I first started traveling overseas in my teens. I would make vacation runs to Australia from my native New Zealand, and it made me feel very cosmopolitan and international.
|Mount Cook in my beautiful homeland, New Zealand
When I was 20 I moved to London to become a makeup artist and my wanderlust started in earnest, London being the ultimate base for a world traveler. Since then I have traveled as much as possible, both for work and for pleasure, the line between the two being blurred at best and non-existant at second best.
Travel is the greatest education you can be blessed with. To really understand the world and its people, their different customs and religions, to really comprehend the magnificence of this planet you need to venture out, explore and experience as much as you can.
The world is the greatest classroom of them all.
But it’s not all easy, and it’s not all wonderful.
Here are 5 Hard Lessons You Will Learn While Traveling Overseas
1. You Won’t Like Every Place You Go.
Some places are awful. Some places are scary.
There are places your friends have loved and found fascinating or that have looked amazing in books, but when you get there they are disappointing. Or dirty. Or full of bugs that see you as the ultimate smorgasbord.
There are oceans that look beautiful in travel magazines, but when you get there are un-swimable. It can be really disappointing.
You can learn something from every place you travel to, you can gain new perspective, and the ones that disappoint you only serve to make the wonderful places seem more sensational.
|Mazatlan, Mexico. I got so sick here that I actually wanted to die.
There are also places that seem good at first, but have a perilous underside.
A few years ago I went to Mazatlan to shoot a workout video for a few days. On the last night I got so violently ill I just honestly wanted to die. Lying on the cold floor of the Mazatlan airport I swore I would never set foot in Mexico again. (For years I didn’t, but now I go all the time!) The flight home was hell, and it took me weeks to get better. Safe to say not all trips go as planned…
2. Not Everyone Will Like You.
It can be jarring at first, but not everyone will like you, even though you are planning on liking them.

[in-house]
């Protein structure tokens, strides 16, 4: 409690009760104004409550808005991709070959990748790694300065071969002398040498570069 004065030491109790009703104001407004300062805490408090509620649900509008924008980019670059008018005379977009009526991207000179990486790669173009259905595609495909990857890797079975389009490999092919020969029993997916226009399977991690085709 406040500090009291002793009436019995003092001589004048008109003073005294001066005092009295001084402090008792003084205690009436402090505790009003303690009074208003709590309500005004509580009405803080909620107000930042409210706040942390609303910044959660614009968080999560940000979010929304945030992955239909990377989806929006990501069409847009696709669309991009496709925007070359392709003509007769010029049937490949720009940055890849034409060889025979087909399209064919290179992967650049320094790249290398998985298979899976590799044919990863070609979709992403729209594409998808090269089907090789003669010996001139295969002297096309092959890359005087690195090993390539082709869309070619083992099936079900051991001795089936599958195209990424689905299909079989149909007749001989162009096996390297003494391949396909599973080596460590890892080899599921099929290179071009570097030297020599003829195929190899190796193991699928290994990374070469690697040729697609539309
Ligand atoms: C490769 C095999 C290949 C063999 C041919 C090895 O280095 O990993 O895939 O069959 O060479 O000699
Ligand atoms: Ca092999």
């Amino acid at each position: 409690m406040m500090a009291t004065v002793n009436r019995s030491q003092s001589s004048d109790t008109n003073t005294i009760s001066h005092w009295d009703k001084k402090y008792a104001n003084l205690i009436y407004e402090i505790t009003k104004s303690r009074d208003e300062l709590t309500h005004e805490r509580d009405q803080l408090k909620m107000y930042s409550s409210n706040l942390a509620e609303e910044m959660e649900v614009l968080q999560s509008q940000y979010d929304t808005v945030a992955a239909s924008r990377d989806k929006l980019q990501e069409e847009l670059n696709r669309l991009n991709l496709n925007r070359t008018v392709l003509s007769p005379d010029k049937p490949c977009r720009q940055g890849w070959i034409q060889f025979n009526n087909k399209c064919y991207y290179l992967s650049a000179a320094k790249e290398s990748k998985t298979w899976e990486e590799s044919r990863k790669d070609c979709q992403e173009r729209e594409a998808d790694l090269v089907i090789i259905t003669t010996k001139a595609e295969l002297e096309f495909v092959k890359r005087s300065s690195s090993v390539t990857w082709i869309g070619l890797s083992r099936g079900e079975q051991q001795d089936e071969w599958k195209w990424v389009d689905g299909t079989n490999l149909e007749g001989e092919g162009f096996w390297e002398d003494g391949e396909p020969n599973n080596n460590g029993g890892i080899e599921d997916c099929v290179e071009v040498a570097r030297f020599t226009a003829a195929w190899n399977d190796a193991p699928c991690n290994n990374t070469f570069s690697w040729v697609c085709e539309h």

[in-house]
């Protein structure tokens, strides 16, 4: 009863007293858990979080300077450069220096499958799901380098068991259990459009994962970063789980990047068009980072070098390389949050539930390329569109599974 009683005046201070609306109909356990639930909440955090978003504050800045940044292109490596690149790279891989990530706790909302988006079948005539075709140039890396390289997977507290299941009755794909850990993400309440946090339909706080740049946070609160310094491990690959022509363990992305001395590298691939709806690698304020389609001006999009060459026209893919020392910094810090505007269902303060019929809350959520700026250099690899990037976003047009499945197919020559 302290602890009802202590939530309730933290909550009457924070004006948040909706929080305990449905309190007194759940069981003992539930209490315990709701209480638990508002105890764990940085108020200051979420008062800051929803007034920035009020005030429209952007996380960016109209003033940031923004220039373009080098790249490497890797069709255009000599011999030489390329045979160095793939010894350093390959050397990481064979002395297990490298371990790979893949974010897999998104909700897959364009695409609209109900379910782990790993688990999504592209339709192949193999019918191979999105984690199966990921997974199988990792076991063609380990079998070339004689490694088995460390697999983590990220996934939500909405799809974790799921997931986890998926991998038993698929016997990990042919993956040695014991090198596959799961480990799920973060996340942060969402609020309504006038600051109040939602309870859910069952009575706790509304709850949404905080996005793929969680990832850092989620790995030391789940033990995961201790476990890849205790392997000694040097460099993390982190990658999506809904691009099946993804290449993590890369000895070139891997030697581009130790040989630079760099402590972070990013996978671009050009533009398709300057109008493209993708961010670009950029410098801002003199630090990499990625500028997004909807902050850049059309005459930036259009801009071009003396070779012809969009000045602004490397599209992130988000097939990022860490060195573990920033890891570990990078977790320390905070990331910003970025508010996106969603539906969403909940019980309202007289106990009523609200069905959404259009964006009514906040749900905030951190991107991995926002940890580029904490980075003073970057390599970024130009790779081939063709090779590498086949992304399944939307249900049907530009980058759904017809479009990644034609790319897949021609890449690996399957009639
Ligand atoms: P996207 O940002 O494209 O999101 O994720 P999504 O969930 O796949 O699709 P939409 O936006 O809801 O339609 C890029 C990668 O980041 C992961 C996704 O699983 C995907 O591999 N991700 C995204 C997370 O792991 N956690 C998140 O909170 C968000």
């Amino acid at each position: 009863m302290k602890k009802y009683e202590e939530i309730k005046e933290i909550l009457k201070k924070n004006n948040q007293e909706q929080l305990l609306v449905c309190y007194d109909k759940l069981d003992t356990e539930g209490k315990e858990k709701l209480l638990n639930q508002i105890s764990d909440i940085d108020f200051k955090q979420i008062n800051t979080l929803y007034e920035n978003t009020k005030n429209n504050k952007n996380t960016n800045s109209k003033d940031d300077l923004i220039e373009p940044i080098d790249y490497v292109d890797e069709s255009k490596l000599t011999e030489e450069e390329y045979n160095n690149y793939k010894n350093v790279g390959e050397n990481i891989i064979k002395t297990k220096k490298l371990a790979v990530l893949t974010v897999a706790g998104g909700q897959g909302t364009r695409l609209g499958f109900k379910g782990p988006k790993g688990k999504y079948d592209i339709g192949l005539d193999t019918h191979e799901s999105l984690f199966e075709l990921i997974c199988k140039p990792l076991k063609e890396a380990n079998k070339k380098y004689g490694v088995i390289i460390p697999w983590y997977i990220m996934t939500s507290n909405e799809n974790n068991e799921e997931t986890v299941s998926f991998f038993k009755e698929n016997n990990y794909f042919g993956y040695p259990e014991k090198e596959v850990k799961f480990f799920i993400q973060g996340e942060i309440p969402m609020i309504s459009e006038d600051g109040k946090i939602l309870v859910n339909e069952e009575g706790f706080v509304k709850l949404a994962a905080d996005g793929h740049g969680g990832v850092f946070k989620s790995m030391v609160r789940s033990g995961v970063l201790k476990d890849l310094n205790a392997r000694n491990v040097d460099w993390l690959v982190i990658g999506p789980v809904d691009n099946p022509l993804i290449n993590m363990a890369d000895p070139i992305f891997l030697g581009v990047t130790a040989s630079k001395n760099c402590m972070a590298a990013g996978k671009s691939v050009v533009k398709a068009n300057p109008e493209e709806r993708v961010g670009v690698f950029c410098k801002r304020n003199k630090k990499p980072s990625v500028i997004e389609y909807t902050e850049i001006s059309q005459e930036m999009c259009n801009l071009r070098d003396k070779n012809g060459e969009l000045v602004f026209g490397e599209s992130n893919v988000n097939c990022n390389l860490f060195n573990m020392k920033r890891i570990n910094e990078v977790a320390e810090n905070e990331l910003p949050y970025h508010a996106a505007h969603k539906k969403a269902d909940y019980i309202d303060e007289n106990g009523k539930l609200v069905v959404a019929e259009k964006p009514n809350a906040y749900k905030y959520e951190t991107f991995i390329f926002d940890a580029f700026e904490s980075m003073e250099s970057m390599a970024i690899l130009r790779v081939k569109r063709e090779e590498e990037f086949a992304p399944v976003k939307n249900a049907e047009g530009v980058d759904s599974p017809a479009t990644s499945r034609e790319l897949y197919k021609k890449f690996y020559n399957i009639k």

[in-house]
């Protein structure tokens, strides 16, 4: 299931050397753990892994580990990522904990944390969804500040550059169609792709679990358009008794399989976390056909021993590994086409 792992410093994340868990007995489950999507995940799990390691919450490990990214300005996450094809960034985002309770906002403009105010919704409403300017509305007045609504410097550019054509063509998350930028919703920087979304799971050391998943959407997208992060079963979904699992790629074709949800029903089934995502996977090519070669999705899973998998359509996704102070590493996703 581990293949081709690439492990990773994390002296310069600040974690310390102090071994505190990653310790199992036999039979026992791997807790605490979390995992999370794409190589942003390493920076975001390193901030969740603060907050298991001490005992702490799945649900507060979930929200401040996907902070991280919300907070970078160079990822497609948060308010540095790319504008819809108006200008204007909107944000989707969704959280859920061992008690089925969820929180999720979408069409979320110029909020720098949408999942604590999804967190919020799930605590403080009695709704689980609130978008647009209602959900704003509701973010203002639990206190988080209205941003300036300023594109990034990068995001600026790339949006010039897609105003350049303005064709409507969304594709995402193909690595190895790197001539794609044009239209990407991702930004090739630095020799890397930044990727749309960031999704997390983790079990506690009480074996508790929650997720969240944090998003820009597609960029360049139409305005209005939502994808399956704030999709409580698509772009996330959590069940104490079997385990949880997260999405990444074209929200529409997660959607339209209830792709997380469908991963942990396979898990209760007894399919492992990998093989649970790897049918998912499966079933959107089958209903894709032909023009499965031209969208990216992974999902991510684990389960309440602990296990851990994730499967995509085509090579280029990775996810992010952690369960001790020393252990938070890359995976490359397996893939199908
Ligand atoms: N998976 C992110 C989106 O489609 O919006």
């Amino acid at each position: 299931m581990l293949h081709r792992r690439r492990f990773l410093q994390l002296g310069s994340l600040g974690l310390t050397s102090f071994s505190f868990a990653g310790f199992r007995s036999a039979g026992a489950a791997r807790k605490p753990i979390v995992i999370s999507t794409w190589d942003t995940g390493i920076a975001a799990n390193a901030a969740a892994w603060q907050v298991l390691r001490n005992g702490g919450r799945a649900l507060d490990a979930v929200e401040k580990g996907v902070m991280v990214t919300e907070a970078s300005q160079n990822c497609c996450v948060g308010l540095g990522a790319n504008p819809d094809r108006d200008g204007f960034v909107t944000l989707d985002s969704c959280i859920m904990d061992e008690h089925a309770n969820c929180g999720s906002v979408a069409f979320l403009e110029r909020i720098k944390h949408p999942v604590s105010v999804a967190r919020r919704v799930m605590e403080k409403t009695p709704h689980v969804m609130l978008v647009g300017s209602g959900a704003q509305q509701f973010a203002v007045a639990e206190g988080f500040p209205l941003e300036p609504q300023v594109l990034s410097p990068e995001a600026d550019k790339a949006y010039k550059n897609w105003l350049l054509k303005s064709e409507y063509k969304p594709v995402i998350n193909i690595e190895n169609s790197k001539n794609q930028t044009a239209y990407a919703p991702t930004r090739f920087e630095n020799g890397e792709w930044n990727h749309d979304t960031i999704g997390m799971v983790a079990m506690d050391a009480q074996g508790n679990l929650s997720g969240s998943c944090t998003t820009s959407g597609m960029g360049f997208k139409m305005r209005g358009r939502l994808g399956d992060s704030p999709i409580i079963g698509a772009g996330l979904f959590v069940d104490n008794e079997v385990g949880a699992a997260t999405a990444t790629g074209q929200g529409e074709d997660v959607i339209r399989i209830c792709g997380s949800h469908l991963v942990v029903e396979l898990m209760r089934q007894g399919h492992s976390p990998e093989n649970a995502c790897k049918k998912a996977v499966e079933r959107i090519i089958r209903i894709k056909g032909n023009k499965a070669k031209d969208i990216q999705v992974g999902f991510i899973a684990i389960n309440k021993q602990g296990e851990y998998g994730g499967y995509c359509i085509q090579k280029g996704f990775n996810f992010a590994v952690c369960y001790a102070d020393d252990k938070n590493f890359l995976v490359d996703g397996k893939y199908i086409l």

In general I find most people are wonderful, wherever you may be in the world. But when you meet some un-friendlies it can be awful. I’ve had people shout at me about being American and starting wars (I’m not American, I’m a Kiwi and I am anti war, but that’s irrelevant), I’ve been held at gunpoint in the middle of the night in the Malaga airport because I looked like someone on a wanted list, (years ago and at the time I thought it was madly exciting), and more recently I have run into some really surly, tourist hating restaurant workers at Bar Papisca on the Sicilian island of Lipari.
It can be a really discomforting feeling at first, but ultimately it’s just part of the real world experience.
3. Not Everything Will Go As Planned.
That’s an understatement!
You can’t be married to your itinerary, and when you are traveling you have to realize that things will go wrong, and for a variety of reasons. Flights get delayed, bookings get misplaced, luggage doesn’t arrive.
It can be absolutely devastating when you have been looking forward to seeing something, someplace, someone and you have traveled clear across the world to a country you may never come back to again, and your one opportunity is lost.
Even if you do have a plan B and even if you do keep a flexible mind and a great attitude it can really knock you sideways.
There have been many times during my travels when things have gone wildly awry, but I try to always have backup plans that I can put into action. Often you find that when things go wrong the opportunity that vacuum creates actually leads you to something better anyway.
|This is Helsinki. When I was there it was completely overcast and grey, not beautiful and colorful.
The weather didn’t go as planned!
4. Reverse Culture Shock Is Often Worse.
It’s normal to experience some measure of culture shock when you travel. In fact seeking a new experience is the main reason we leave our own shores and go explore somewhere new.
You adjust to, embrace or at least experience the country you have traveled to, it’s customs, it’s people and it’s foods, and that is part of the magic of travel. But what you don’t expect is what a huge shock to the system the return home can be.
It takes me a long time to re-adjust to the red, white and blue, every time I come home.
The endless chain restaurants and chain stores feel so homogenized, the abundance of everything feels decadent, the lack of languages spoken feels numbing. The absence of simple things such as starting the day with a really good espresso or the endless human interaction that you find in the great walking cities of the world as well as the small, hidden villages can leave you aching.
For me, reverse culture shock is always worse.
|Abu Simbel, Aswan Egypt. I want to explore more of Egypt, but the time never seems right.
5. There Is Never Going To Be Enough Time To Do It All.
When I was younger I thought I would absolutely be able to go to all the countries I wanted to visit, experience everything I wanted to in the world, live for a time in some of the magnificent locations on my list.
But life gets in the way, and as you get older and maybe a little wiser you start to realize that the more you travel, the more there is to see. You will in all likelihood never get to do it all.
Sometimes I can’t come to terms with the fact that I’ve never lived in the south of France, Sicily will probably only ever be a holiday destination for me, not a home, and my lifelong plan to spend a year in Paris may not eventuate. My list of travel destinations grows longer and longer, but unless I hurry up and win the lottery I will probably never get to do it all.